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From: Brian McNamara (lorgon_at_[hidden])
Date: 2003-10-30 12:49:52

On Wed, Oct 29, 2003 at 11:53:28PM -0800, E. Gladyshev wrote:
> For example if you know that that a type X gives
> basic guarantees, how would you *typically* use this
> knowledge when designing the rest of the program!?

In the case of the basic exception safety guarantee, I believe it works
like this:

   Do I have the basic guarantee?

    - case "no": either ensure that no exceptions will ever be thrown,
                 ever, or else give up and go home

    - case "yes": continue on with your day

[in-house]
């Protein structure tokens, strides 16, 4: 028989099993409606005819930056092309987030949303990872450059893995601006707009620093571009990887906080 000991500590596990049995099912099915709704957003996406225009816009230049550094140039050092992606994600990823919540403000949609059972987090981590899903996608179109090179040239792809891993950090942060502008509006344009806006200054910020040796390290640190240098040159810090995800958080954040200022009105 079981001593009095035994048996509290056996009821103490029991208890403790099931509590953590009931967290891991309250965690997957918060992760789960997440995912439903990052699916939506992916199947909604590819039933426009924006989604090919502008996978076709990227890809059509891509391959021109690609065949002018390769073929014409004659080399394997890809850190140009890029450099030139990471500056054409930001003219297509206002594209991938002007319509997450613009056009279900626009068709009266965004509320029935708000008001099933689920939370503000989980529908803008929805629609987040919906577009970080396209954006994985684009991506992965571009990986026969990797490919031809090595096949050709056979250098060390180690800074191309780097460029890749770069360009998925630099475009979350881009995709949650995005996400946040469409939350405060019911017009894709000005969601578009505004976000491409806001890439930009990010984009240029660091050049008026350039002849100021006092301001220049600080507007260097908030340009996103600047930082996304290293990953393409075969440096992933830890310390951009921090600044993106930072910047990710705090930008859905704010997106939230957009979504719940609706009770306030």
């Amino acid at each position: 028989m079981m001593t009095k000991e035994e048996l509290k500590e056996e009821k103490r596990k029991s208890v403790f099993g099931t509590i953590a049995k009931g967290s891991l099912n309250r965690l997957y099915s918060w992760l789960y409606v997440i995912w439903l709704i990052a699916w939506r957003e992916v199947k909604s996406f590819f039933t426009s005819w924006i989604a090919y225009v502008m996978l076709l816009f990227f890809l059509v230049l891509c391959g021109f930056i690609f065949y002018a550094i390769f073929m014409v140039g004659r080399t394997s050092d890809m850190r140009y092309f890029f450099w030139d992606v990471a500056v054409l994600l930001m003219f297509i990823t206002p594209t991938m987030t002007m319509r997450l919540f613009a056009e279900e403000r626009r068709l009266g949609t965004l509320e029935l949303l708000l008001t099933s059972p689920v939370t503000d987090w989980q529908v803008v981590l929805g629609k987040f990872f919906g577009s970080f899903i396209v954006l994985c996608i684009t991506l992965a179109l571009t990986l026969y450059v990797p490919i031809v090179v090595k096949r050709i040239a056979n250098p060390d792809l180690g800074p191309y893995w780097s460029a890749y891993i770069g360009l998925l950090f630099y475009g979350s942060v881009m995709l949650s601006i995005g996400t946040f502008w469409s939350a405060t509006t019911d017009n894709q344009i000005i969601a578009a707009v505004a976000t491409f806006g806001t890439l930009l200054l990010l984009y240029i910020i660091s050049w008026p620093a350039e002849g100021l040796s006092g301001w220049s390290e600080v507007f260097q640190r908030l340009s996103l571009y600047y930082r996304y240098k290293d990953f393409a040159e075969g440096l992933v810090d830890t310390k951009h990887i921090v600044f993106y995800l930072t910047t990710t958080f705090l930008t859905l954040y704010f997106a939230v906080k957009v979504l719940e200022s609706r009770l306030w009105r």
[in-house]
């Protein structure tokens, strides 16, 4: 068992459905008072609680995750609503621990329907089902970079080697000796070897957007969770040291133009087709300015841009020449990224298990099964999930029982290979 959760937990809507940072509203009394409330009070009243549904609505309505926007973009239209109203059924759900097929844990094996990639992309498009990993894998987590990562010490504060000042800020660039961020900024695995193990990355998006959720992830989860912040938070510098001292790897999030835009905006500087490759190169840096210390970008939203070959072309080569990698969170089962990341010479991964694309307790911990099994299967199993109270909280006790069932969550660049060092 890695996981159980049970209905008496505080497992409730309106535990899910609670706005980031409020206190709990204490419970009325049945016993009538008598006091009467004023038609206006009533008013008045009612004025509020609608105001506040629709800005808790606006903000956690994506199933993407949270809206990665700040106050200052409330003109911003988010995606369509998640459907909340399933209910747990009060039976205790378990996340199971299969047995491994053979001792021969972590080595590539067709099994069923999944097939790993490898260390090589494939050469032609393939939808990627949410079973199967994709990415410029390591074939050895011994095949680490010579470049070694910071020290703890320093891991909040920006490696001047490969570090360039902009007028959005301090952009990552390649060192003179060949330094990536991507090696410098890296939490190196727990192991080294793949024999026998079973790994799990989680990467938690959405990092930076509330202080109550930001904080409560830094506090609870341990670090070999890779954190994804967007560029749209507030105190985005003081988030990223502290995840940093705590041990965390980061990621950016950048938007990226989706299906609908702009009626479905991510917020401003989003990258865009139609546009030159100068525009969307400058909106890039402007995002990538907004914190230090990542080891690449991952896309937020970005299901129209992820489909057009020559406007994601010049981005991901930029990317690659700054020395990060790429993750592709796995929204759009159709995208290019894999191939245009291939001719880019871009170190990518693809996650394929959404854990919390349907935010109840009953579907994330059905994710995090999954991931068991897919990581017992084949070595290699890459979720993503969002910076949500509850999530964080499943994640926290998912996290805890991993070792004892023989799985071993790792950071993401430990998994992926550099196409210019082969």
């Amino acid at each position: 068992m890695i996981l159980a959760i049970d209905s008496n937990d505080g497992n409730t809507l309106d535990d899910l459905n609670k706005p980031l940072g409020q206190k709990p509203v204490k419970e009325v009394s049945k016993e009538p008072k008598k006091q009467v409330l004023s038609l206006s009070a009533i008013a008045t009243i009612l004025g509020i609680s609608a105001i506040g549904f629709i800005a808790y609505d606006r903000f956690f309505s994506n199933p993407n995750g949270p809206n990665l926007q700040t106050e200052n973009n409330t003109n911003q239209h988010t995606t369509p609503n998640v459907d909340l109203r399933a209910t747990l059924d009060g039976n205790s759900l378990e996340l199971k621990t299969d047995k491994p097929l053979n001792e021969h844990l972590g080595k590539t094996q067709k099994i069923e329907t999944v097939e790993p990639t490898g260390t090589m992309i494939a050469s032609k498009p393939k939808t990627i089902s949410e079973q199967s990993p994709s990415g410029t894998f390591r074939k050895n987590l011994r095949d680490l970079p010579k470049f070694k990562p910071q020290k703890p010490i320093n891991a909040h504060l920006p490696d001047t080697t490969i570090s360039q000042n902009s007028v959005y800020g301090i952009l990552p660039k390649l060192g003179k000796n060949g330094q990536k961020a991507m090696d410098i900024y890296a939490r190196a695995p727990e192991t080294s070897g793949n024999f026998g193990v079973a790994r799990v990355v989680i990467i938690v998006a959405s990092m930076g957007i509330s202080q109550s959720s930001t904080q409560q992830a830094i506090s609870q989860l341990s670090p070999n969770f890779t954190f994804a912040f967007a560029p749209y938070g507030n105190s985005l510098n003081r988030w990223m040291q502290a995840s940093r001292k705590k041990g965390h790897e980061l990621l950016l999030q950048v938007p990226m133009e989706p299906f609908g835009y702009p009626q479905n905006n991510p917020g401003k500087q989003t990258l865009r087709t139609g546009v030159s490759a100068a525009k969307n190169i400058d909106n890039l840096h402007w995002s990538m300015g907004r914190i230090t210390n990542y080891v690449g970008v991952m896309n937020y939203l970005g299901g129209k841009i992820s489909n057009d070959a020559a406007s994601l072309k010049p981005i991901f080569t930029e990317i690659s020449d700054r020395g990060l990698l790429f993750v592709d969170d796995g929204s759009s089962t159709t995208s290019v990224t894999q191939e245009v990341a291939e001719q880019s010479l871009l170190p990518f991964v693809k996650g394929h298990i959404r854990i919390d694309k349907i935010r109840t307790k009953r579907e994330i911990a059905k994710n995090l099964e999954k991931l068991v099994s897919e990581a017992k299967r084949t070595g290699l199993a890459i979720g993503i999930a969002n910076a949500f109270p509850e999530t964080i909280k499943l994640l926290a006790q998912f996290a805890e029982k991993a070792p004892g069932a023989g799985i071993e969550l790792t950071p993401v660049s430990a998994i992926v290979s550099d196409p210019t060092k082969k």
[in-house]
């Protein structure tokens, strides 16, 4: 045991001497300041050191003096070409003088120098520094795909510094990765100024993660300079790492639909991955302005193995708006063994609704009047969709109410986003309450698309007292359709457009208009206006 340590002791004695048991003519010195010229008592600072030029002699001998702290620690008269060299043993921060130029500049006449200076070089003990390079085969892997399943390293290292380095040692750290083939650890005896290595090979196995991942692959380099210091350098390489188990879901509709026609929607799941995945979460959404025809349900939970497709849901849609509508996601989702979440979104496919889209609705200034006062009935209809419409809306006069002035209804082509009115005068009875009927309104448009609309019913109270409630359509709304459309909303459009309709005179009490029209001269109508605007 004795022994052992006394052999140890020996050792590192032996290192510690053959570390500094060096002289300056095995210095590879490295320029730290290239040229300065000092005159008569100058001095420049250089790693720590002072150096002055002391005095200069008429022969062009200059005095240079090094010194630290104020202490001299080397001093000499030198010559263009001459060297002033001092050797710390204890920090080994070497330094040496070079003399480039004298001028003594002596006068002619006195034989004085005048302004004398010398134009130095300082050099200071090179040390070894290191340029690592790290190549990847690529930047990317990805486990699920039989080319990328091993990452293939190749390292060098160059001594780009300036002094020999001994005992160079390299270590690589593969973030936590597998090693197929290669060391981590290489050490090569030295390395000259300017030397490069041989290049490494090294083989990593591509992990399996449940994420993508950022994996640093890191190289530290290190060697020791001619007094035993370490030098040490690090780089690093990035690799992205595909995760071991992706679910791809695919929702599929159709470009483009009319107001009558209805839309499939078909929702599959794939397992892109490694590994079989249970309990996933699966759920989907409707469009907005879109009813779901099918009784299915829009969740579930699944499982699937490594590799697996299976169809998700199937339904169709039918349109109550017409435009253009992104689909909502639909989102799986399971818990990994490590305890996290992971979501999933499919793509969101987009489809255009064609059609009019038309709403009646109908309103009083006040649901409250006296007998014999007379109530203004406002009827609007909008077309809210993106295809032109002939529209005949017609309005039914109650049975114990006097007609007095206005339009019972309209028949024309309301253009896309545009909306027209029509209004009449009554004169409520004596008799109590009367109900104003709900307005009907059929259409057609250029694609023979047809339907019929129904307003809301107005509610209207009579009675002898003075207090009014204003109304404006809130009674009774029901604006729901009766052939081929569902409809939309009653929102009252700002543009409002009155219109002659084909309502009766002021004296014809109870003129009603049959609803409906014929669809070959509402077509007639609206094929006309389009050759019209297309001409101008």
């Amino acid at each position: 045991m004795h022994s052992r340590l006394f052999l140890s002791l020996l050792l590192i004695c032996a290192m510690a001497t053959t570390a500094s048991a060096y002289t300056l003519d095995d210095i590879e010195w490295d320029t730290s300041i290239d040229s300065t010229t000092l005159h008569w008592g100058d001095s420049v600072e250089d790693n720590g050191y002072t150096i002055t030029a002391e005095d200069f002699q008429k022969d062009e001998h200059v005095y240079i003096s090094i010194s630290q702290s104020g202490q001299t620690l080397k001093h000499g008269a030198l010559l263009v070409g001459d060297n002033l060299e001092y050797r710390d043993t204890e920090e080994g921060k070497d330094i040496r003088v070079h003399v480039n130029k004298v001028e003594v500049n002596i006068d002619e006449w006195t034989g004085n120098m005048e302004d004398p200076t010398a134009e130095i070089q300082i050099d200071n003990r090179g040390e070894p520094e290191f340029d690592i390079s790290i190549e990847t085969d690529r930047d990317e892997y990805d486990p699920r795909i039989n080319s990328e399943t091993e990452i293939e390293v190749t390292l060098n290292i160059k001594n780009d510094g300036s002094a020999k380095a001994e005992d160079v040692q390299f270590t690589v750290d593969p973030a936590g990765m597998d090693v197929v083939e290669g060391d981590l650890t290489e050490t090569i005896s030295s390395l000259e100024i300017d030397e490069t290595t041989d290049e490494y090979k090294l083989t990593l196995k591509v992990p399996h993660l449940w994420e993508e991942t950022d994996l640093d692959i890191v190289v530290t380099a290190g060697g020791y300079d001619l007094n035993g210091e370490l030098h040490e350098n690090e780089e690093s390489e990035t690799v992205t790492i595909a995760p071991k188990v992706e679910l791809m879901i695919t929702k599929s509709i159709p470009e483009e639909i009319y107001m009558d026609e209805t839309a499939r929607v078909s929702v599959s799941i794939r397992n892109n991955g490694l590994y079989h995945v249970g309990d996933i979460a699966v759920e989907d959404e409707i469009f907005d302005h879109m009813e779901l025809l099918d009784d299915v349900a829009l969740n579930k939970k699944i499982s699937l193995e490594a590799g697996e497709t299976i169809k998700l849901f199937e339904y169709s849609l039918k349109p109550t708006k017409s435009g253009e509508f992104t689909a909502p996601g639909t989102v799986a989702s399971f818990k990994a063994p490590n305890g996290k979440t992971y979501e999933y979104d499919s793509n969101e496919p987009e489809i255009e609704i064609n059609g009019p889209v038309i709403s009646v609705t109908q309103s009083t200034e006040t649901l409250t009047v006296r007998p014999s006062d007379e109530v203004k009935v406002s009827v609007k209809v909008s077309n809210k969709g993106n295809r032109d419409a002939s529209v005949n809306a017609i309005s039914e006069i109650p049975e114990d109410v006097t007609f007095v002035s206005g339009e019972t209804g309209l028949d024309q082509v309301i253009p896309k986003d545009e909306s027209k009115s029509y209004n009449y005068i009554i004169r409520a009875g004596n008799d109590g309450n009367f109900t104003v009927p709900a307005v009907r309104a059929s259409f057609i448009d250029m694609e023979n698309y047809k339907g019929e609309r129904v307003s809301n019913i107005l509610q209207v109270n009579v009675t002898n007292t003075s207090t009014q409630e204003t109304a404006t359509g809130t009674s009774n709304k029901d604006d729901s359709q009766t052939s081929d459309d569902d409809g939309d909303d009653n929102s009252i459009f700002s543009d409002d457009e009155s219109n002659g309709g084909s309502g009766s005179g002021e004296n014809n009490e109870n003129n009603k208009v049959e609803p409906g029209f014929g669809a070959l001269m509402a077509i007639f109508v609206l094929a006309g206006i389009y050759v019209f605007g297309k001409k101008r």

(That is, you typically jusy "gotta have it".)

In the case of the strong guarantee, you also know about the state an
object is left in after an exception during an operation ("rollback").

> So the question is are basic/strong guarantees of any help
> in this hard job... and if so then how?

I think yes, but only to the minor extent suggested above.

Looking at the bigger picture, I think the point is that, while theory
about class invariants can be useful both to help you choose a
representation type, and to think about pre/post-conditions on methods
in the public interface, this theory will not help you in the middle of
a method body. During the execution of a method, you can break
invariants as you see fit, provided things are all patched up again by
the time execution gets back out to client code. As a result, in the
middle of a method, you just have to "do the correct thing"; there
aren't necessarily any explicit invariants around to help you out.

-Brian McNamara (lorgon_at_[hidden])

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